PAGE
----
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Downhaul the sail?

cascadesailor

New Member
Friends - I’m recently rediscovering Sunfish sailing. I grew`up sailing a Sunfish on Lake Michigan And I guess I was fearless?`Now I’m older and wiser (more cautious) and I live in the Mountain West].I have a new (to me) Sunfish and am sailing it on the mountain lakes. Mountain lakes are REALLY gusty! A friend suggested I downhaul the sail.

A) I’m not finding info on the web about what that means. Any help is appreciated.
b) any other suggestions besides keeping an eye on the sail?
 

Wavedancer

Upside down?
Staff member
One can lower the sail partway by releasing and then retying the halyard.
But in a real emergency, I would recommend lowering the sail altogether and wrapping the sheet around the boom and rolled up sail.
 

beldar boathead

Well-Known Member
Perhaps he meant install a downhaul (AKA cunningham.) But honestly that won't make a heck of a lot of difference, and is roughly the equivalent of pulling the upper outhaul very tight. But the adjustability of a cunningham makes sense for racers. This diagram shows the cunningham rig on a Sunfish.

1599076834796.png
 

L&VW

Well-Known Member
1) First, make sure you have a genuine Sunfish! :confused:

2) Assuming you're not racing, a MiniFish sail is 10-square feet smaller, and should help to build confidence. (You can use the same Sunfish spars that you have presently).

3) With the standard sail, if you [manually] tie the luff to allow a wider gap between spar and sail you'll relieve some unexpected wind forces. (If I'm reading the experts here correctly). :oops:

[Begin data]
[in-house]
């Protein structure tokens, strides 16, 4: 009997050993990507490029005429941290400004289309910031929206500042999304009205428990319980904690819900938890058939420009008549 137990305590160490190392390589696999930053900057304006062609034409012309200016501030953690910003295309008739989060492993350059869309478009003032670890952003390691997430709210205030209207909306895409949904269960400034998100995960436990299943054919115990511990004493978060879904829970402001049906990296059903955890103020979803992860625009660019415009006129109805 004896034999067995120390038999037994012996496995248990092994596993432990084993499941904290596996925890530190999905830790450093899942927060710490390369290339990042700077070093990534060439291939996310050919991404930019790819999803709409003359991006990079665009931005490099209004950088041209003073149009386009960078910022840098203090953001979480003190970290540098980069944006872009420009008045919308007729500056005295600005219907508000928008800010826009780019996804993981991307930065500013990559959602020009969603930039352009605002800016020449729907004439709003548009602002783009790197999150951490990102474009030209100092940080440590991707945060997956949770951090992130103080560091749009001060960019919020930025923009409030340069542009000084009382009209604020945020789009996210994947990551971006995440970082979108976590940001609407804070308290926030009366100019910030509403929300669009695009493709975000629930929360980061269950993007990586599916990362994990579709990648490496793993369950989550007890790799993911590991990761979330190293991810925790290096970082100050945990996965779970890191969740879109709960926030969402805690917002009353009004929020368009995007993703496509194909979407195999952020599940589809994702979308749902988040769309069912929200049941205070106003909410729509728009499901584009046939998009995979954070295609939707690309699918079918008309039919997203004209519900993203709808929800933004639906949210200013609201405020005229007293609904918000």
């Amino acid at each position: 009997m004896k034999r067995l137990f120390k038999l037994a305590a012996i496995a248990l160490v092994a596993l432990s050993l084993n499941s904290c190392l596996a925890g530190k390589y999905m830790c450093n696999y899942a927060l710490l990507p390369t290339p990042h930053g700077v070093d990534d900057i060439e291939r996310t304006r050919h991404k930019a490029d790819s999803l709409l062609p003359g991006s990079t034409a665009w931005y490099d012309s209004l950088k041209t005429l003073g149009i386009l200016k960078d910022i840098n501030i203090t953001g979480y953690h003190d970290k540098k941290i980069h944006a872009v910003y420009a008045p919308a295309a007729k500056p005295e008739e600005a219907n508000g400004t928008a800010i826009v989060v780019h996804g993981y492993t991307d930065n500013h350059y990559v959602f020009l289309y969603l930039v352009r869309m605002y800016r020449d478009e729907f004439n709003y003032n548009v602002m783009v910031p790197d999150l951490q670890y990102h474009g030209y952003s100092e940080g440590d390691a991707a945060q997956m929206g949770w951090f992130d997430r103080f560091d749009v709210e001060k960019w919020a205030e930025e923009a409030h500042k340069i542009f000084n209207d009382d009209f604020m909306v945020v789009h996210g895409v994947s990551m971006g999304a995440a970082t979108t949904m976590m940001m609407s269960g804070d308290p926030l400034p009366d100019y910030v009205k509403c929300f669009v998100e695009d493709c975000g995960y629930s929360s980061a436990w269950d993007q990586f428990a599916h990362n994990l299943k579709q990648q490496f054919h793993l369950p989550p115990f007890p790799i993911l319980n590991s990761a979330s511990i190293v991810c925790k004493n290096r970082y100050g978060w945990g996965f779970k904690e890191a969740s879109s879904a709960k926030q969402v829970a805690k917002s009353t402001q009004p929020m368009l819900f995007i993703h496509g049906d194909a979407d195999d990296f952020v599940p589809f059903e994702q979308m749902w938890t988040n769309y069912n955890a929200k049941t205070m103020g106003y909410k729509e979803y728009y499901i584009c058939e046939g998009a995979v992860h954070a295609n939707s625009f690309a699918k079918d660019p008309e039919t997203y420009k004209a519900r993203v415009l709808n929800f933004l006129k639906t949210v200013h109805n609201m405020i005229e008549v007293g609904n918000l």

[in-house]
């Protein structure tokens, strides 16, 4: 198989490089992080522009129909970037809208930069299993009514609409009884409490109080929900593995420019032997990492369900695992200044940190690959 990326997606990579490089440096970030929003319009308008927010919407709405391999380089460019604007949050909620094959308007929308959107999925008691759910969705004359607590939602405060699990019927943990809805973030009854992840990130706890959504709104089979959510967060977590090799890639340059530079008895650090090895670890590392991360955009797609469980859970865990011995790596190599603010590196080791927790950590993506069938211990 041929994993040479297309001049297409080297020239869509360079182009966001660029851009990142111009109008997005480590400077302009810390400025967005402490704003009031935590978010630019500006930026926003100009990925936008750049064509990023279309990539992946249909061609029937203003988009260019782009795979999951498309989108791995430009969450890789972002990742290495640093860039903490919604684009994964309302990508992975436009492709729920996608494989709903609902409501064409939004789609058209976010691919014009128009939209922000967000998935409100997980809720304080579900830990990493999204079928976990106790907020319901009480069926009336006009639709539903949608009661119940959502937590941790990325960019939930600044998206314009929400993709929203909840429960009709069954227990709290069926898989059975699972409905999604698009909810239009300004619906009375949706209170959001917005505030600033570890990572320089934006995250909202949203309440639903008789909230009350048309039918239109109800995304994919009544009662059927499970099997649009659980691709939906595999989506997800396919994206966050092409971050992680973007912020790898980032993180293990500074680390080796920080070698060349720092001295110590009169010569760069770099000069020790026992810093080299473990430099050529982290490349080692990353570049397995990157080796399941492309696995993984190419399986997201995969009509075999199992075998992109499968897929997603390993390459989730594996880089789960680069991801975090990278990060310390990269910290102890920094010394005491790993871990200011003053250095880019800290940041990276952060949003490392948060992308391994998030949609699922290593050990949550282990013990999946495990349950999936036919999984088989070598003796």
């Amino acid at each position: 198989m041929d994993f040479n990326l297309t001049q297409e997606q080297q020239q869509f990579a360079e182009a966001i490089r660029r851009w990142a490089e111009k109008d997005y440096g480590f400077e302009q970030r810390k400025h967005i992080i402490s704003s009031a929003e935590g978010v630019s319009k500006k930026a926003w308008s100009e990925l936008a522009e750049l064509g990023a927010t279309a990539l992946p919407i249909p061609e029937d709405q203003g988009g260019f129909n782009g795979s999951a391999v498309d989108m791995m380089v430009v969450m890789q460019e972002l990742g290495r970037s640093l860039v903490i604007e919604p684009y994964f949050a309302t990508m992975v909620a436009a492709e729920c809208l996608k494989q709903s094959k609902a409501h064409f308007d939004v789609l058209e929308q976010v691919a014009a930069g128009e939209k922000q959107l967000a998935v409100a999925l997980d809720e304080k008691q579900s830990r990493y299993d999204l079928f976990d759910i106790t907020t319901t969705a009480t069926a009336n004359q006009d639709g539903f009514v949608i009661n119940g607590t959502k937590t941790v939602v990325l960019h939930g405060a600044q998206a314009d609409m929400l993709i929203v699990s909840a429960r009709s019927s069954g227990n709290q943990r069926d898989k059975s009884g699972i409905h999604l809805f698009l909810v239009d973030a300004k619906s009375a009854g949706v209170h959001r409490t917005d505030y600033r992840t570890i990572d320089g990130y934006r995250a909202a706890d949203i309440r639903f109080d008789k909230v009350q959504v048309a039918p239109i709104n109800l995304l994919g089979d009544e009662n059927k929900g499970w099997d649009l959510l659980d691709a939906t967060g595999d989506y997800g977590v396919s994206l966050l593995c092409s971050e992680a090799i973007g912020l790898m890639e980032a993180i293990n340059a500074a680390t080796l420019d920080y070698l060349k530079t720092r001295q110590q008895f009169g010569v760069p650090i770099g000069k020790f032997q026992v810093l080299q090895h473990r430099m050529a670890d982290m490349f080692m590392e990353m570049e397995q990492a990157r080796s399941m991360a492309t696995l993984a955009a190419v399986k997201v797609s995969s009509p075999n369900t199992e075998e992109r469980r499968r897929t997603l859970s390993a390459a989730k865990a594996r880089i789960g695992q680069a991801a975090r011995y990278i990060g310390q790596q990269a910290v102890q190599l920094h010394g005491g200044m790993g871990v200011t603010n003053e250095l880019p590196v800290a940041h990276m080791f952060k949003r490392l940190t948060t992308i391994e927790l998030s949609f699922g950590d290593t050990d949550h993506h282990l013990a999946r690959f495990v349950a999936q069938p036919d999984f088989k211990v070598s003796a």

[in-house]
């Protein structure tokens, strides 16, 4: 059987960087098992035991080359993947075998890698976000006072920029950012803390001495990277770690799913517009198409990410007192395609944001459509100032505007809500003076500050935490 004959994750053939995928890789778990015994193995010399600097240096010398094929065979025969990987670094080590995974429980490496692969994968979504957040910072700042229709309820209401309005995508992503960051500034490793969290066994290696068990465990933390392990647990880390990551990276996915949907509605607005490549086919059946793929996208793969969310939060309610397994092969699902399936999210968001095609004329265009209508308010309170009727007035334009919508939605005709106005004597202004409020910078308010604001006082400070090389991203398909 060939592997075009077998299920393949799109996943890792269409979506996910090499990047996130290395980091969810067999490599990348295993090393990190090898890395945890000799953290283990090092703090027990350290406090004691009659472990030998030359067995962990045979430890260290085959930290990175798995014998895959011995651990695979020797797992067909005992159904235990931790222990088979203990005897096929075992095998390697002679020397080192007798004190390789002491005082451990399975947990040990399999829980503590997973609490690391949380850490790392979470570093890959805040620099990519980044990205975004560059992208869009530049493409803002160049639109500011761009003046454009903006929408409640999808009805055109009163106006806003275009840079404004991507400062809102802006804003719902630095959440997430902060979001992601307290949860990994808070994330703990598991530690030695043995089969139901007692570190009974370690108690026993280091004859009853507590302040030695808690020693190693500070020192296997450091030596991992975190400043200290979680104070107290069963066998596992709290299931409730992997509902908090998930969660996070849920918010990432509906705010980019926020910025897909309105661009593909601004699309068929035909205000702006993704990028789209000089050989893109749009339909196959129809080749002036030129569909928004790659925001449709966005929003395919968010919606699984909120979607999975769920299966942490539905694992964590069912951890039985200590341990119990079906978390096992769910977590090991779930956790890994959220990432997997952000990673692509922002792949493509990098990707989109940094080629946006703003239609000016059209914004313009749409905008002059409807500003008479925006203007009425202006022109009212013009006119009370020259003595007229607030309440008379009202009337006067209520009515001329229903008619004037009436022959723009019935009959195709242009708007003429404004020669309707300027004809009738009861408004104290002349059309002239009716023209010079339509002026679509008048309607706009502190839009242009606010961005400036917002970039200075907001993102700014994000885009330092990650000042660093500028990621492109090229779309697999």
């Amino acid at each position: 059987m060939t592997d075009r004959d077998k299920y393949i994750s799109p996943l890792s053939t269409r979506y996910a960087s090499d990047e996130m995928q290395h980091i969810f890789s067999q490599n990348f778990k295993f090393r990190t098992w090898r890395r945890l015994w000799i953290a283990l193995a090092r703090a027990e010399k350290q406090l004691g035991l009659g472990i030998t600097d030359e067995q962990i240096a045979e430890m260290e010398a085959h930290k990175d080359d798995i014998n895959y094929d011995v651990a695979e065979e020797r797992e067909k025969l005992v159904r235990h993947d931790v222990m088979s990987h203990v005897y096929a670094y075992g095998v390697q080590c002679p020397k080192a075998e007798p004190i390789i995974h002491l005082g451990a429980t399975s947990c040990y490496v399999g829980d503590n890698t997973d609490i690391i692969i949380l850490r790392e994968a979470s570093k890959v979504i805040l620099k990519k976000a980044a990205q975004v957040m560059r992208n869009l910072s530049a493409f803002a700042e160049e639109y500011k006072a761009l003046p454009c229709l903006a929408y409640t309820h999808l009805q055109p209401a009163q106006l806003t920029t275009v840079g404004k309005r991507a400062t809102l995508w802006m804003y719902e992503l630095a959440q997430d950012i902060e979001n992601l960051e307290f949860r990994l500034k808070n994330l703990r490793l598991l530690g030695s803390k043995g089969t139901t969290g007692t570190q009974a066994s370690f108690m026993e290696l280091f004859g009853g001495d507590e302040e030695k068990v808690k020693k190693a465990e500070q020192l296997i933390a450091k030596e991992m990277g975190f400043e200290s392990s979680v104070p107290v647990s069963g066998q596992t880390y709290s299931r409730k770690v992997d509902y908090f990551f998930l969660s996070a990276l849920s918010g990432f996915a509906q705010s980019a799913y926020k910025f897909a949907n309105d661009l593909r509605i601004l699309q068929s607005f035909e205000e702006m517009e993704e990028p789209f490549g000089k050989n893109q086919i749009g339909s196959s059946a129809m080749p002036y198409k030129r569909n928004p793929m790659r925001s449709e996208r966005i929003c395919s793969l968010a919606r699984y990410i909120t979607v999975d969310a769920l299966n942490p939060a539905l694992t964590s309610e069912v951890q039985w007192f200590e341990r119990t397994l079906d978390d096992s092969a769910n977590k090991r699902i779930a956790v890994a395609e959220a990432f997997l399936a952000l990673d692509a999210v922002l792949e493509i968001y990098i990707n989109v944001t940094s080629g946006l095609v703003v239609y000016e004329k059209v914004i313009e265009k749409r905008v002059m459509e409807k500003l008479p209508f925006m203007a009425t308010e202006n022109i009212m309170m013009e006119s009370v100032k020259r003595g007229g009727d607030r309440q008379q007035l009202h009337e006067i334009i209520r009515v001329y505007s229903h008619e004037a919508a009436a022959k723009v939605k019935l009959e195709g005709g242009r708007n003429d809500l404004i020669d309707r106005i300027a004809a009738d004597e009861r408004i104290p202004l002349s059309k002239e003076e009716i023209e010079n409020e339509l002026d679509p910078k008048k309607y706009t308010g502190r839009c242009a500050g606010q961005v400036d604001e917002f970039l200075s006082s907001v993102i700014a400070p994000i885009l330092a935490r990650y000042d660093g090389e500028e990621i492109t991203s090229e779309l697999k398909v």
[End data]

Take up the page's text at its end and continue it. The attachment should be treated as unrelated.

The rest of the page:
4) A block is OK, but I wouldn't use any kind of cleat. :eek:

5) In a weather emergency, a Sunfish will sail surprisingly well (off the wind) using just the mast for wind power. :cool:
 

tag

my2fish
if the wind speed and gusts are a concern, maybe a Jens rig would be the solution?
 

LaLi

Well-Known Member
tie the luff to allow a wider gap between spar and sail you'll relieve some unexpected wind forces.
I'd really like to hear an explanation of how that would have any such effect.
I recently learned that in the Optimist class the fullness of the sail can be adjusted by tying the tie lines tighter or looser at mid-luff than at the ends. That's something different though.

About the original post: I've never actually heard "downhaul" used as a verb. The friend probably meant "tighten the luff" by whatever means available, such as a cunningham system.

_
 

norcalsail

Well-Known Member
Mountain lakes seem to have very erratic wind. I have taken my Sunfish up to Mt. Shasta a couple of times. It's very beautiful for sailing but it's hit and miss for consistent wind. The wind shifts, gusts, dies and seems to go straight up or down I think. For me, I decided I probably won't take it up there again. It's a long way to bounce my boat up Interstate 5. That said, it seems like some mountain lakes do have good wind. There is a lake in the central Sierras called Lake Hamilton that is said to have consistent wind and a lot of people sail there and they have regattas. Sailing at certain times of the day may provide some consistency. I don't have much advice for making sailing easier on such lakes but if nothing else, it will improve your skills.
 

Weston

Active Member
Friends - I’m recently rediscovering Sunfish sailing. I grew`up sailing a Sunfish on Lake Michigan And I guess I was fearless?`Now I’m older and wiser (more cautious) and I live in the Mountain West].I have a new (to me) Sunfish and am sailing it on the mountain lakes. Mountain lakes are REALLY gusty! A friend suggested I downhaul the sail.

A) I’m not finding info on the web about what that means. Any help is appreciated.
b) any other suggestions besides keeping an eye on the sail?
I'm guessing by 'downhauling' the sail, your friends are suggesting that you attach the halyard higher on the gaff (upper boom) so that when you pull the sail all the way up the entire sail sits closer to the deck. That is recommended for higher winds to bring the center of force lower on the mast, thus reducing the amount of force against the mast which will reduce the likelihood of the high winds bending or breaking your mast.
 
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